Good morning, Julia. The photo above really captures determination, too. I noticed the deer in the distance observing. I wonder if he tried to achieve the same? I personally am inspired and encouraged by others as they strive to overcome various obstacles. Thank you, my friend! 😍 I wish I could be a little more adventurous and less afraid of even slightly risky endeavors. While in Houston, Bill’s brother had made reservations for the six of us to go on a six mile Segway tour of the downtown parks,etc. I was very anxious, although I did actually try to maneuver the little two wheel “thing”. Tom’s wife suggested the two of us could do something else for two hours. Thank you, Kitty! 😊 Whew….but would I have enjoyed it? I’ll never know. 😟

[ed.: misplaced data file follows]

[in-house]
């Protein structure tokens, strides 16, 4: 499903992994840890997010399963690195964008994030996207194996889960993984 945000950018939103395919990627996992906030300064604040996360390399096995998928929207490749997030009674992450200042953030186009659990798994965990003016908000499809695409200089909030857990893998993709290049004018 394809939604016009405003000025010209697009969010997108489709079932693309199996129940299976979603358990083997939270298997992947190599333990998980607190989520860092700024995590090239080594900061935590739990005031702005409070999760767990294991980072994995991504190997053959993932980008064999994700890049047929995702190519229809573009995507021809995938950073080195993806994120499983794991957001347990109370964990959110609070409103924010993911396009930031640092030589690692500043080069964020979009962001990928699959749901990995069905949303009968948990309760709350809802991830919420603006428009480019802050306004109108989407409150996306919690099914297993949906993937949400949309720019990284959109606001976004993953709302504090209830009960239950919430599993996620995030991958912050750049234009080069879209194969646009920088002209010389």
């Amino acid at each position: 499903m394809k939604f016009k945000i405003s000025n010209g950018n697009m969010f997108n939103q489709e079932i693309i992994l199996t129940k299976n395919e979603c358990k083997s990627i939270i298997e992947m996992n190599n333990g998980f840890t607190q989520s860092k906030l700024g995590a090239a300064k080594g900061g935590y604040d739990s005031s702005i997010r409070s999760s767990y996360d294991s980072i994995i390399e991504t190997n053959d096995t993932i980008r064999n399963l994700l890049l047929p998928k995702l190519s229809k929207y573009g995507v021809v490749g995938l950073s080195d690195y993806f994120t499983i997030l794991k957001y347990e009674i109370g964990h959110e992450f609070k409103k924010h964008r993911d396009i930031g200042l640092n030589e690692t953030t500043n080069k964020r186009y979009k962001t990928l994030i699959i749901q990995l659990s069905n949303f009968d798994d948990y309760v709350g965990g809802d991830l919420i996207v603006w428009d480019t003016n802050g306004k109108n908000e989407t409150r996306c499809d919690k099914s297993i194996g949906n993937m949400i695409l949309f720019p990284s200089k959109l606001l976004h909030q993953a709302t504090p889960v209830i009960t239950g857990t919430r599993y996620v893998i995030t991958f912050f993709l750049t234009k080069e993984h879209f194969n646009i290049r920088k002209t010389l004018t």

• Sheila, I too noticed that deer, and in my mind, it was thinking, “What in the blue blazes is he DOING?” or maybe “Hey, I didn’t notice anything in that tree when I was over there…” I’m adventurous in some ways, but not so in others. I’d rather take a Segway tour (or even a parachute jump) than eat snails, though I won’t likely be jumping out of a plane anytime soon. My personal phobia has to do with fast cars. I am terrified of auto accidents, perhaps because I nearly lost my family in one when I was young. You and I can just sit and sip on our Verandah and watch the world zoom by. 😀

      • Sheila

        Zoom is right! Does it seem like everyone is hurrying and rushing and zooming from one thing or place to another? This busyness is everywhere….. in traffic, the grocery store, restaurants, etc., and where are they all rushing to? I’ll pull up that chair by you, anytime! ☺️ Have a very good weekend, my friend!